With the coronavirus growing more deadly in China, artificial intelligence researchers are applying machine-learning techniques to social media, web, and other data for subtle signs that the disease may be spreading elsewhere. The new virus emerged in Wuhan, China, in December, triggering a global health emergency. It remains uncertain how deadly or contagious the virus is, and how widely it might have already spread. Infections and deaths continue to rise. More than 31,000 people have now contracted the disease in China, and 630 people have died, according to figures released by authorities there Friday.
Plenty of people have a pet project that they are drawn to or consider themselves particularly good at. As the leader of the data science department at Trupanion in Seattle, David Jaw's projects are actually around pets. Jaw, GeekWire's latest Geek of the Week, uses artificial intelligence and machine learning to help automate medical insurance claims for pets, streamlining the process and removing the worry about what's covered and what's not. Born and raised in a suburb near Toronto, Jaw's family moved to Albuquerque, N.M., when he was 13 years old. He stayed there through college, where he studied mechanical engineering, pursuing a childhood dream of designing airplanes and spaceships.
A new drug created with artificial intelligence (AI) to treat patients with obsessive-compulsive disorder (OCD) will be entering human clinical trials this March – a first for AI. It has cut the drug development time from four and a half years to just 12 months, accelerating the time it typically takes to develop drugs for clinical trials. Exscientia, an Oxford-based AI start-up, collaborated with the Japanese pharmaceutical firm Sumitomo Dainippon Pharma to develop the OCD drug. It has been difficult to invent new drugs with AI that are safe and effective for humans to use. But, it has been successful with machine learning algorithms to look through data and identify which patients can benefit the most from existing medicines.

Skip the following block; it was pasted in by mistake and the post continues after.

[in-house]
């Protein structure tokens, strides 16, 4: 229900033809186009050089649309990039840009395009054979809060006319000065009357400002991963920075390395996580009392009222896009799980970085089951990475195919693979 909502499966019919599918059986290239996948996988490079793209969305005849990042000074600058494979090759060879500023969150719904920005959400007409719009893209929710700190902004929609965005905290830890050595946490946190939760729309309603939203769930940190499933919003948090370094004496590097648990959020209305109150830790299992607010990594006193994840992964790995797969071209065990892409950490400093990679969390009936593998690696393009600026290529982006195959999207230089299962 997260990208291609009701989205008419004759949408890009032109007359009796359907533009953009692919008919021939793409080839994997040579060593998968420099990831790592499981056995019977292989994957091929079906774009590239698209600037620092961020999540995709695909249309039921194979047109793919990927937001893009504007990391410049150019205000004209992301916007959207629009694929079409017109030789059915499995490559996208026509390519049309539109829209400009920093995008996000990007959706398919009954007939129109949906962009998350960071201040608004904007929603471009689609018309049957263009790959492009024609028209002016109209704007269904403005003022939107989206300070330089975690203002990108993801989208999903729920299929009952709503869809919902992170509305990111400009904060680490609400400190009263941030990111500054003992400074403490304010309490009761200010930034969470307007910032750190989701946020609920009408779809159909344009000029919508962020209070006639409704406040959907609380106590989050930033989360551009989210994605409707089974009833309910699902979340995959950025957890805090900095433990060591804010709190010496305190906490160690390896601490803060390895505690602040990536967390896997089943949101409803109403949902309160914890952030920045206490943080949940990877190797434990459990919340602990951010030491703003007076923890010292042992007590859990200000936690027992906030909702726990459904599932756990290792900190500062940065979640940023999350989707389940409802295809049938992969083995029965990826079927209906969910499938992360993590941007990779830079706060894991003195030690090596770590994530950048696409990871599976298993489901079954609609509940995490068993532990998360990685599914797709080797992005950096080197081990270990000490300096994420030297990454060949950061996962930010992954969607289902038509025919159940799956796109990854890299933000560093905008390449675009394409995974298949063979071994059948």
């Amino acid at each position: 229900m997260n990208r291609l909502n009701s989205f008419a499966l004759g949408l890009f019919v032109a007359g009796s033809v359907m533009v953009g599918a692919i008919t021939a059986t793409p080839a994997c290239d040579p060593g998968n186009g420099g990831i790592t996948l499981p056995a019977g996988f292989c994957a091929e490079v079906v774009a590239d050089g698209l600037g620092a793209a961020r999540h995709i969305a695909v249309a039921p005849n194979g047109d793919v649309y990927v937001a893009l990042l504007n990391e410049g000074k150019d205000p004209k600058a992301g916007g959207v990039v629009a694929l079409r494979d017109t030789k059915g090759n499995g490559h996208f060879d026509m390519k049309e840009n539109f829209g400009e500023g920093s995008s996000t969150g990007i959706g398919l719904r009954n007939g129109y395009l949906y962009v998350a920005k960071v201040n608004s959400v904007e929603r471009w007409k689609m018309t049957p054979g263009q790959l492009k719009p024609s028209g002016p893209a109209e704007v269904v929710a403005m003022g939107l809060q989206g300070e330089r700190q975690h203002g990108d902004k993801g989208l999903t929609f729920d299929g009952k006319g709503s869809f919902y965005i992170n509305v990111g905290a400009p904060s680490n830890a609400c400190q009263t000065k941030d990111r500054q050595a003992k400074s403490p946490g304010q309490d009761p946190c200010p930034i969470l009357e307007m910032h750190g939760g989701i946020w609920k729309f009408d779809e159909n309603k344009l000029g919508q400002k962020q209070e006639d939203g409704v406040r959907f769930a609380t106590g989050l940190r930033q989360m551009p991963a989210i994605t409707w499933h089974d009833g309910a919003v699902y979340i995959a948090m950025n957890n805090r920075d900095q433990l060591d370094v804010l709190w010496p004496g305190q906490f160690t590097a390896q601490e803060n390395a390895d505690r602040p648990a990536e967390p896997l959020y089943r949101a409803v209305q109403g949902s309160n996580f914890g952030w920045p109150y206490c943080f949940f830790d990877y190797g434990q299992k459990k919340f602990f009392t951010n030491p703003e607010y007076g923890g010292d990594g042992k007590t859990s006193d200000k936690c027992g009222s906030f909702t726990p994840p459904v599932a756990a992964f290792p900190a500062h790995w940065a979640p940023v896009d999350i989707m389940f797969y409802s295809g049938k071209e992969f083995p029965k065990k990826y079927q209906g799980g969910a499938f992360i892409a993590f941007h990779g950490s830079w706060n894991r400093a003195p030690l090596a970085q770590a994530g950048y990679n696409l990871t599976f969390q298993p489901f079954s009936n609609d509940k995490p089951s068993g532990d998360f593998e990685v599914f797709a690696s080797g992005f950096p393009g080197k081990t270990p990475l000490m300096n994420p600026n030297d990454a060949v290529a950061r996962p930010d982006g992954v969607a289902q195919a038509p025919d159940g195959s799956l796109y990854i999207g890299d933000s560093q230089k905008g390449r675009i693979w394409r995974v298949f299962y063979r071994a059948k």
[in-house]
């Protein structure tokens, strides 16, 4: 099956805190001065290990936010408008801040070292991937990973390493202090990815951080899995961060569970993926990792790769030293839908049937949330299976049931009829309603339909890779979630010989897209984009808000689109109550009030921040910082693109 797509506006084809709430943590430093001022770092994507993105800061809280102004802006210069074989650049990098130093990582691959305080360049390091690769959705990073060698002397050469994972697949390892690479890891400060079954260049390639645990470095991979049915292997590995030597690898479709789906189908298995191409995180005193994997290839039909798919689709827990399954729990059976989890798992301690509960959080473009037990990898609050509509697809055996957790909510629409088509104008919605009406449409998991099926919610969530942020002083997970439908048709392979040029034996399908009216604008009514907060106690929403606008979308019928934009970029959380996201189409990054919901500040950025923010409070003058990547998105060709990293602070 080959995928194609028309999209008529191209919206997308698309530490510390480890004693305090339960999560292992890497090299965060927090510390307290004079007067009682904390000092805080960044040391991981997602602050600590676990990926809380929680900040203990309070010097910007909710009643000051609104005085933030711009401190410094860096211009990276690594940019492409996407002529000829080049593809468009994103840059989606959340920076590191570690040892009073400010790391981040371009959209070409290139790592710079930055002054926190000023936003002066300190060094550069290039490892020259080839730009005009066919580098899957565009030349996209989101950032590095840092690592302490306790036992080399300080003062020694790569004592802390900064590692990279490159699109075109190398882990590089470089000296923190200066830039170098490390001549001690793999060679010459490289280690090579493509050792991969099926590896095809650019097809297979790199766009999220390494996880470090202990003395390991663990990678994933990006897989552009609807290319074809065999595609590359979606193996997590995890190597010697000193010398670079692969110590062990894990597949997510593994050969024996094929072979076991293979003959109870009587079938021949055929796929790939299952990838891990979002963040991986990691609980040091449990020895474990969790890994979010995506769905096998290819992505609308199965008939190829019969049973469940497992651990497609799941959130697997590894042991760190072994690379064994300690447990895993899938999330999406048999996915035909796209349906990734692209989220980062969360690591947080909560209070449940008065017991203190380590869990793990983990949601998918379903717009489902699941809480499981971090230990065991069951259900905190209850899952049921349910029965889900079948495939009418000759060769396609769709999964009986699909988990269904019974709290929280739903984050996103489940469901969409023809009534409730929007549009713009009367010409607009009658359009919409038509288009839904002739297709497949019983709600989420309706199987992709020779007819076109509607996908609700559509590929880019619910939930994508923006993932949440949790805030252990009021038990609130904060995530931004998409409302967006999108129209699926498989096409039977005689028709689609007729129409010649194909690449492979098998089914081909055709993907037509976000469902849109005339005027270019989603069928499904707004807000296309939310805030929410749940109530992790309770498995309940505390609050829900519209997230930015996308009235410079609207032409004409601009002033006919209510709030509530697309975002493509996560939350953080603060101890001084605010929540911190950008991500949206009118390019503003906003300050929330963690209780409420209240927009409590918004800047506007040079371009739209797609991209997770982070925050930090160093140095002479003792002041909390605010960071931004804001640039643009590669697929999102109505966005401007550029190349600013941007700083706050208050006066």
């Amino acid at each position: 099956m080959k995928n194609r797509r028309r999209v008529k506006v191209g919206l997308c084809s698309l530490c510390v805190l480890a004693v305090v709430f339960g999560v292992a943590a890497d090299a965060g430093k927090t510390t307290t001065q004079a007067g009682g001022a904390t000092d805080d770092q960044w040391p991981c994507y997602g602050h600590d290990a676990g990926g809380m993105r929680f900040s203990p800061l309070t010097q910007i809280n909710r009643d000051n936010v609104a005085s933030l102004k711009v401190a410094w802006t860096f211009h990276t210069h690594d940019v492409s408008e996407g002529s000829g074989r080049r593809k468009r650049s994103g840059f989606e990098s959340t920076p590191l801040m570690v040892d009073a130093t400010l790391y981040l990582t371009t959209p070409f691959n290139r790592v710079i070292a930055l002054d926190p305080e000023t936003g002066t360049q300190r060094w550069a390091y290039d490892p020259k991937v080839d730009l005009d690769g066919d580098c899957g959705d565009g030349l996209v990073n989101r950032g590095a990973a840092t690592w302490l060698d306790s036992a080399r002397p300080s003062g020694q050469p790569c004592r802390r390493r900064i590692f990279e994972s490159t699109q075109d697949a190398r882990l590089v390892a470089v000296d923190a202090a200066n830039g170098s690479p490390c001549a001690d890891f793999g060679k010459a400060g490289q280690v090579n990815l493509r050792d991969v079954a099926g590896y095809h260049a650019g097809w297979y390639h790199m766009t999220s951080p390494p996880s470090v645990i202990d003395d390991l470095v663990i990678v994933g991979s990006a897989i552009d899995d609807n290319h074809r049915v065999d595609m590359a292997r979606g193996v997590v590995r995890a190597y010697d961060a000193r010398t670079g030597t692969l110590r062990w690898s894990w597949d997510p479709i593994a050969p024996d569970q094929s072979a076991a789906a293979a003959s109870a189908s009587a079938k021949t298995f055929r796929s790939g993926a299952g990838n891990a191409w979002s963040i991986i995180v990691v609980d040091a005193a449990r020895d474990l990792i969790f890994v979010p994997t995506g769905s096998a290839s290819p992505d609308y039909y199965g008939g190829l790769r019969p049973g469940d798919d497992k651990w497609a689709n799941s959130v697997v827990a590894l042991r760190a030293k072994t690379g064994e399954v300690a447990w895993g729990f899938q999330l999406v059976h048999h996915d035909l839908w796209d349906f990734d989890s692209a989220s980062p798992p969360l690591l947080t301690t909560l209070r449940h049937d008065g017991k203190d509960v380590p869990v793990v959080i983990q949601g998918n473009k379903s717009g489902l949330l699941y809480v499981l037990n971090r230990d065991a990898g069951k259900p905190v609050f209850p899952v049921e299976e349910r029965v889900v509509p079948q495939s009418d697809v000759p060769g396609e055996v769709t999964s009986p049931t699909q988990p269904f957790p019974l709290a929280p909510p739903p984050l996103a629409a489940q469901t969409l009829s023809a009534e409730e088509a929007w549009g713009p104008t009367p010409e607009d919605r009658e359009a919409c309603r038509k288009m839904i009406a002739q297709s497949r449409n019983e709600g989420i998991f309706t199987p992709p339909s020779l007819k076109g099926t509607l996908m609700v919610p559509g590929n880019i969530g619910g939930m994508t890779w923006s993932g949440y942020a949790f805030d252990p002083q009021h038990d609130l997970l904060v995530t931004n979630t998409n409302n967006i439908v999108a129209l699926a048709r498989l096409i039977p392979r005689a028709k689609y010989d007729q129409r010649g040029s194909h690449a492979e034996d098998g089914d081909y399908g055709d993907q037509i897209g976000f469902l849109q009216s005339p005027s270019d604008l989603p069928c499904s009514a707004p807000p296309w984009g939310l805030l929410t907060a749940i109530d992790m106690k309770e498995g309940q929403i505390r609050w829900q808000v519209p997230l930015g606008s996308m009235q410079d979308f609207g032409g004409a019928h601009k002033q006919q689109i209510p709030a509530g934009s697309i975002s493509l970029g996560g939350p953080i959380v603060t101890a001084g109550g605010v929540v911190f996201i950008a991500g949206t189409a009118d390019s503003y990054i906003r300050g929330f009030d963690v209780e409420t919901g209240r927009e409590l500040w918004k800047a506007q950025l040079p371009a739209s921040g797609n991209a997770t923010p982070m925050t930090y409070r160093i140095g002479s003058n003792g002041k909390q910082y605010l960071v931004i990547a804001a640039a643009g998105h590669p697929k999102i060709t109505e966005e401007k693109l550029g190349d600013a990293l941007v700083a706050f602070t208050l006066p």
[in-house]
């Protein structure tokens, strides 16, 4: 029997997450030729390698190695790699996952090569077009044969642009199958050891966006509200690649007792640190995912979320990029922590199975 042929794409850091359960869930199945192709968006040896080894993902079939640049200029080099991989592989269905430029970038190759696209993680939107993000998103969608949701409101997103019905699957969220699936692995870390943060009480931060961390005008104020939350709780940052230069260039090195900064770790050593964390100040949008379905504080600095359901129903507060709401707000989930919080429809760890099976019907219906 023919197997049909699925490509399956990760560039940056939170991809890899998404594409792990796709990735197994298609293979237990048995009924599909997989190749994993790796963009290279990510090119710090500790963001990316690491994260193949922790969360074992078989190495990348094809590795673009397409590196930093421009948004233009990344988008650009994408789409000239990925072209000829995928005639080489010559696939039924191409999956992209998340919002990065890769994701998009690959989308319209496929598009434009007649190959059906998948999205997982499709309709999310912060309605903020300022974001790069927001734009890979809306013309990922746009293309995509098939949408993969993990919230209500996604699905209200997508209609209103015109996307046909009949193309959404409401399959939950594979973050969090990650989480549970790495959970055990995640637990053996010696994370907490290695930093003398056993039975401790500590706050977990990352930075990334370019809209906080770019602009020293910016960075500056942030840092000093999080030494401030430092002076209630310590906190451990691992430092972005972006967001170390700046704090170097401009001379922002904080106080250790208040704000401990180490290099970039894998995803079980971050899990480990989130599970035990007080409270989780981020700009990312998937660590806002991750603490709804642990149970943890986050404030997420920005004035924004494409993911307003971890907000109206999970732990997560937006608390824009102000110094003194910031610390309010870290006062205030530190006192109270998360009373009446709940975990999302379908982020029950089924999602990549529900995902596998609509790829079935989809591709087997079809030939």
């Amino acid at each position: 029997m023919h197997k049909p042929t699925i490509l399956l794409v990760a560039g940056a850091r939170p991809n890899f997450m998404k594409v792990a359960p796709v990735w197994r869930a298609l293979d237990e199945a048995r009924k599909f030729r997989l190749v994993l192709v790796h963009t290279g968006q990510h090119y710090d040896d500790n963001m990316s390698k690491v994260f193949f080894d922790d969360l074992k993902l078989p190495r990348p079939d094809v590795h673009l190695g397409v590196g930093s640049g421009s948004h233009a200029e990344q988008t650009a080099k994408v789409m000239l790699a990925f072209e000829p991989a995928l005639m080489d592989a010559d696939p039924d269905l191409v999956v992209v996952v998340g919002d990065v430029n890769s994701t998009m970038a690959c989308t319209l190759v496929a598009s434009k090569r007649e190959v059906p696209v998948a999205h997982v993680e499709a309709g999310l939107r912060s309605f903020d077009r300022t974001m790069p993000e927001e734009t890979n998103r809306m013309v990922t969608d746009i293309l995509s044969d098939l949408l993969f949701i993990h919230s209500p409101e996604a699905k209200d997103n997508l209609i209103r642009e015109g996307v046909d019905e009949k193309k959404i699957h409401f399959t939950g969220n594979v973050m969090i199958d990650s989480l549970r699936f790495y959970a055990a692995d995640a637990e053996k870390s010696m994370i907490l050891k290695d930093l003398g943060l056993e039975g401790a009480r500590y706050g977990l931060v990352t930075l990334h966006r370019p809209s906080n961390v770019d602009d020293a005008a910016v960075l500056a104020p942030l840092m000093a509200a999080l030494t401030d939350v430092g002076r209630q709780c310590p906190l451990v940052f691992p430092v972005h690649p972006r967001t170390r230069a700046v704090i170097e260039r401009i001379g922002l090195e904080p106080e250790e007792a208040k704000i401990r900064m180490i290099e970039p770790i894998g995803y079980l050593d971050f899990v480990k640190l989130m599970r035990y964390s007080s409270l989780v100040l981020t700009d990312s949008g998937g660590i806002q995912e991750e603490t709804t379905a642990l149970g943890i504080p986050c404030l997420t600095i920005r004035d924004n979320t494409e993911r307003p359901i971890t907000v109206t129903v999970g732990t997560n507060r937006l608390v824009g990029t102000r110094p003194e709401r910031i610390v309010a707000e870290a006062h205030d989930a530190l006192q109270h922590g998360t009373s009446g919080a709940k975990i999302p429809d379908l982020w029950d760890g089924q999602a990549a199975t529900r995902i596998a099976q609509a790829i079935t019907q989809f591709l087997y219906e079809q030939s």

The lack of deep learning skills is hampering the performance of British businesses, according to new research from operational AI firm Peltarion. Its survey of firms across the UK and Nordic regions found 83 percent of AI decision-makers believe the deep learning skills shortage is affecting their business's ability to compete in the market. Almost half (49 percent) said the shortage is delaying projects, while 44 percent see the shortage as posing a major barrier to further investment in deep learning. The talent shortage is a cause for serious concern among businesses, who see deep learning (a sub-field of artificial intelligence) as an avenue to optimising processes and creating more intelligent data-driven products. As it stands, 71 percent of businesses are actively recruiting in an effort to remedy the skills gap.
Advancements in robotics are continually taking place in the fields of space exploration, health care, public safety, entertainment, defense, and more. These machines--some fully autonomous, some requiring human input--extend our grasp, enhance our capabilities, and travel as our surrogates to places too dangerous or difficult for us to go. Gathered here are recent images of robotic technology, including a machine built to draw portraits, battle robots, a dance performance, an autonomous mobile vending machine, an art installation, an agri-bot, a robotic priest, a Mars rover, a grocery-store bot, and much more.